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Christopher Lee Cornell, the 20-year-old Ohio man who was arrested last week and accused of plotting to bomb the U.S. Capitol, was indicted by a federal grand jury Wednesday on charges including the attempted murder of government officials. Cornell — who wanted to set up an ISIS cell in the U.S., the FBI said after a five-month undercover investigation — was scheduled to appear in federal court Thursday afternoon, according to court documents.
In addition to the attempted murder count, the indictment, which was handed up Wednesday in U.S. District Court in Cincinnati, charges Cornell with solicitation to commit a crime of violence and possession of a firearm in connection with a crime of violence. When Cornell was arrested Jan. 14, he had just bought two M-15 semi-automatic rifles and about 600 rounds of ammunition, the FBI said in court documents.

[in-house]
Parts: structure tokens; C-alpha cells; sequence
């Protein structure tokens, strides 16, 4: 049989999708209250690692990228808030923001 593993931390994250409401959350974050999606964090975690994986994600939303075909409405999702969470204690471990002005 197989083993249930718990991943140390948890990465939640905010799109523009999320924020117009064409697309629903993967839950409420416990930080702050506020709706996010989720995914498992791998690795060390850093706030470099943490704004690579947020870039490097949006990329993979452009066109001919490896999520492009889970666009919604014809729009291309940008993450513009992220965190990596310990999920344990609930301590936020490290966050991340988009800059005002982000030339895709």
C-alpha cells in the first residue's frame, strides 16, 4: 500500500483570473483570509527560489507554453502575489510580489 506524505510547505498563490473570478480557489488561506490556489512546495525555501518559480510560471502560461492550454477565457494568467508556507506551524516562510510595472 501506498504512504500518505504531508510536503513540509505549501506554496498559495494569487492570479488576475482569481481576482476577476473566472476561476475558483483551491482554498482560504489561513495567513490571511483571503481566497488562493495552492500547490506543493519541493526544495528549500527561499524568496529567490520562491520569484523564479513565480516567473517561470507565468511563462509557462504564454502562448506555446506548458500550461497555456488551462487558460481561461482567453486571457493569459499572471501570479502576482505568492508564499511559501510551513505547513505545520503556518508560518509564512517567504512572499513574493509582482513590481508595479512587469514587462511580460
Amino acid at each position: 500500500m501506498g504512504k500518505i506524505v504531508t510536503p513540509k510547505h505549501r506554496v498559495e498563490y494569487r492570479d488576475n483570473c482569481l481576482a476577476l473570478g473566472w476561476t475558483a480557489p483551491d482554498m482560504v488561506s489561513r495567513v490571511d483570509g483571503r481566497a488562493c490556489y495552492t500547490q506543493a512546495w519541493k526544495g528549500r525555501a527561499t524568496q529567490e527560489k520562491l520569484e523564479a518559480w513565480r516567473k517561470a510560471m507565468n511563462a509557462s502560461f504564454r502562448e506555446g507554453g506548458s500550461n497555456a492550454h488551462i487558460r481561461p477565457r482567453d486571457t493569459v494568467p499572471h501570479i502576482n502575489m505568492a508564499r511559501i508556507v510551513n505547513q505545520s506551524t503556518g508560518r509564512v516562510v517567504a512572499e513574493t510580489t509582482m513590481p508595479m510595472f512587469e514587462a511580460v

The FBI said an informer alerted authorities in August that Cornell — under an alias, Raheel Mahrus Ubaydah — was posting comments on Twitter in support of ISIS. Shortly after those posts began appearing, the FBI sent the operative to meet with him undercover. An FBI affidavit said Cornell told the operative he wanted "to go forward with violent jihad" and that "we should meet up and make our own group in alliance with the Islamic State here and plan operations ourselves," referring to another name by which ISIS is known.
Later, in a meeting in November, the FBI said, Cornell said he wanted to "build, plant, and detonate pipe bombs at and near the U.S. Capitol," then "shoot and kill employees and officials."
Karen Savir, the court-appointed attorney for Cornell — who remains held without bond — told a judge last week that her client prefers to be called Ubaydah, the name he adopted when he converted to Islam. But the indictment handed up Wednesday refers to him as Cornell. He could face 30 years to life in prison if convicted.